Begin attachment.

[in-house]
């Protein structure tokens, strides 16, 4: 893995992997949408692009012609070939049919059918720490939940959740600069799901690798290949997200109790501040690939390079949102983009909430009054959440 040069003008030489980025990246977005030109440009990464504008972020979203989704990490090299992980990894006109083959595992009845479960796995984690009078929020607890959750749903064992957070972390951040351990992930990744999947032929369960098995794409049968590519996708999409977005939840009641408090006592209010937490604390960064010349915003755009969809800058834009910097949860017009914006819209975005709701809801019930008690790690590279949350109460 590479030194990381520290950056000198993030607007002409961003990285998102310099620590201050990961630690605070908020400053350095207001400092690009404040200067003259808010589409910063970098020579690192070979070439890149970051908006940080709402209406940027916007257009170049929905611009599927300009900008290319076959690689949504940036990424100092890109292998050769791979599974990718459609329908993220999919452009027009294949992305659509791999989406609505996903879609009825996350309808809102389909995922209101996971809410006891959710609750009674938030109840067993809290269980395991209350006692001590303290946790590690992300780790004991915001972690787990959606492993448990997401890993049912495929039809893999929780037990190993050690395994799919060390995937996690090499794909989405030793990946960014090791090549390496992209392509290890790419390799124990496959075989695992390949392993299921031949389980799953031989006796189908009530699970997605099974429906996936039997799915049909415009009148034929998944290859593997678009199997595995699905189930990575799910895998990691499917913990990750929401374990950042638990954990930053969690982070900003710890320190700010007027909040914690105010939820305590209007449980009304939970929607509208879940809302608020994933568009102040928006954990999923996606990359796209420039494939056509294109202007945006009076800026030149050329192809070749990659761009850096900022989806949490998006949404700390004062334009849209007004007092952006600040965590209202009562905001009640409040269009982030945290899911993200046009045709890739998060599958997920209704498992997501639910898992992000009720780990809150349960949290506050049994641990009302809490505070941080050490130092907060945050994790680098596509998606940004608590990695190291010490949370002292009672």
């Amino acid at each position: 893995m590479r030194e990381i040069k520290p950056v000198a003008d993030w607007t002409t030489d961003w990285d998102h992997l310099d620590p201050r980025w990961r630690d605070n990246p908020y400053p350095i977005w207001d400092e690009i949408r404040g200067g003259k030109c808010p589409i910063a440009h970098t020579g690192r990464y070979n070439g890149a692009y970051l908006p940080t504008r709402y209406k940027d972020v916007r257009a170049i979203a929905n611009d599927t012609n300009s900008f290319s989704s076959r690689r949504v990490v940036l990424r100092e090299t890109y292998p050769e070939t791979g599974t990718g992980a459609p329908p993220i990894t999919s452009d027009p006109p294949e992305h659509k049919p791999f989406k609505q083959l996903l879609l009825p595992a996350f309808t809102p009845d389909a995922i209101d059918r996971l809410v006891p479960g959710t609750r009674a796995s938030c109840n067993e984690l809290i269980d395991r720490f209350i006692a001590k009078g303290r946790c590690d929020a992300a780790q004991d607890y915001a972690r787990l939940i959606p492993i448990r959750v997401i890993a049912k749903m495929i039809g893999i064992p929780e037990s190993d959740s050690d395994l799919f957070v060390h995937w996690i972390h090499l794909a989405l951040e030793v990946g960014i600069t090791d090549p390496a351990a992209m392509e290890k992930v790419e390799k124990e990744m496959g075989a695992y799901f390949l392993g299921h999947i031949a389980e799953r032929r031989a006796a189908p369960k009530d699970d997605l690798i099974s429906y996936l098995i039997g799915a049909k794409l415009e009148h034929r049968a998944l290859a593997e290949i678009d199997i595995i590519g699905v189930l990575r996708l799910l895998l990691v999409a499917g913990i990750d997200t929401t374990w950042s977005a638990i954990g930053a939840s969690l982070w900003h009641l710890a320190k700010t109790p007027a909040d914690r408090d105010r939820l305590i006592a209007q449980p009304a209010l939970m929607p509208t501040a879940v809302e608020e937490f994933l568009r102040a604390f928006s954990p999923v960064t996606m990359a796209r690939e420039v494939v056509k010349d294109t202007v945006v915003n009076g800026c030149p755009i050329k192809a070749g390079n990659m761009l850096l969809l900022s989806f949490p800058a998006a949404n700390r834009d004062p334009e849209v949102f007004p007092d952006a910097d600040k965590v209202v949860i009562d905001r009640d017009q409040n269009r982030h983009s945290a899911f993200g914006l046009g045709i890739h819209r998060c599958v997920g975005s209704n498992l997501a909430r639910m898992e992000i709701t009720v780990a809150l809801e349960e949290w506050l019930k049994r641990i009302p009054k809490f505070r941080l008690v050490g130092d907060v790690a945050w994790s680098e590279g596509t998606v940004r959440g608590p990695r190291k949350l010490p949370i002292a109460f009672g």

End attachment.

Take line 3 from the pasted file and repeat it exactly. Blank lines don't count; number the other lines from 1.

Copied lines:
């Amino acid at each position: 893995m590479r030194e990381i040069k520290p950056v000198a003008d993030w607007t002409t030489d961003w990285d998102h992997l310099d620590p201050r980025w990961r630690d605070n990246p908020y400053p350095i977005w207001d400092e690009i949408r404040g200067g003259k030109c808010p589409i910063a440009h970098t020579g690192r990464y070979n070439g890149a692009y970051l908006p940080t504008r709402y209406k940027d972020v916007r257009a170049i979203a929905n611009d599927t012609n300009s900008f290319s989704s076959r690689r949504v990490v940036l990424r100092e090299t890109y292998p050769e070939t791979g599974t990718g992980a459609p329908p993220i990894t999919s452009d027009p006109p294949e992305h659509k049919p791999f989406k609505q083959l996903l879609l009825p595992a996350f309808t809102p009845d389909a995922i209101d059918r996971l809410v006891p479960g959710t609750r009674a796995s938030c109840n067993e984690l809290i269980d395991r720490f209350i006692a001590k009078g303290r946790c590690d929020a992300a780790q004991d607890y915001a972690r787990l939940i959606p492993i448990r959750v997401i890993a049912k749903m495929i039809g893999i064992p929780e037990s190993d959740s050690d395994l799919f957070v060390h995937w996690i972390h090499l794909a989405l951040e030793v990946g960014i600069t090791d090549p390496a351990a992209m392509e290890k992930v790419e390799k124990e990744m496959g075989a695992y799901f390949l392993g299921h999947i031949a389980e799953r032929r031989a006796a189908p369960k009530d699970d997605l690798i099974s429906y996936l098995i039997g799915a049909k794409l415009e009148h034929r049968a998944l290859a593997e290949i678009d199997i595995i590519g699905v189930l990575r996708l799910l895998l990691v999409a499917g913990i990750d997200t929401t374990w950042s977005a638990i954990g930053a939840s969690l982070w900003h009641l710890a320190k700010t109790p007027a909040d914690r408090d105010r939820l305590i006592a209007q449980p009304a209010l939970m929607p509208t501040a879940v809302e608020e937490f994933l568009r102040a604390f928006s954990p999923v960064t996606m990359a796209r690939e420039v494939v056509k010349d294109t202007v945006v915003n009076g800026c030149p755009i050329k192809a070749g390079n990659m761009l850096l969809l900022s989806f949490p800058a998006a949404n700390r834009d004062p334009e849209v949102f007004p007092d952006a910097d600040k965590v209202v949860i009562d905001r009640d017009q409040n269009r982030h983009s945290a899911f993200g914006l046009g045709i890739h819209r998060c599958v997920g975005s209704n498992l997501a909430r639910m898992e992000i709701t009720v780990a809150l809801e349960e949290w506050l019930k049994r641990i009302p009054k809490f505070r941080l008690v050490g130092d907060v790690a945050w994790s680098e590279g596509t998606v940004r959440g608590p990695r190291k949350l010490p949370i002292a109460f009672g």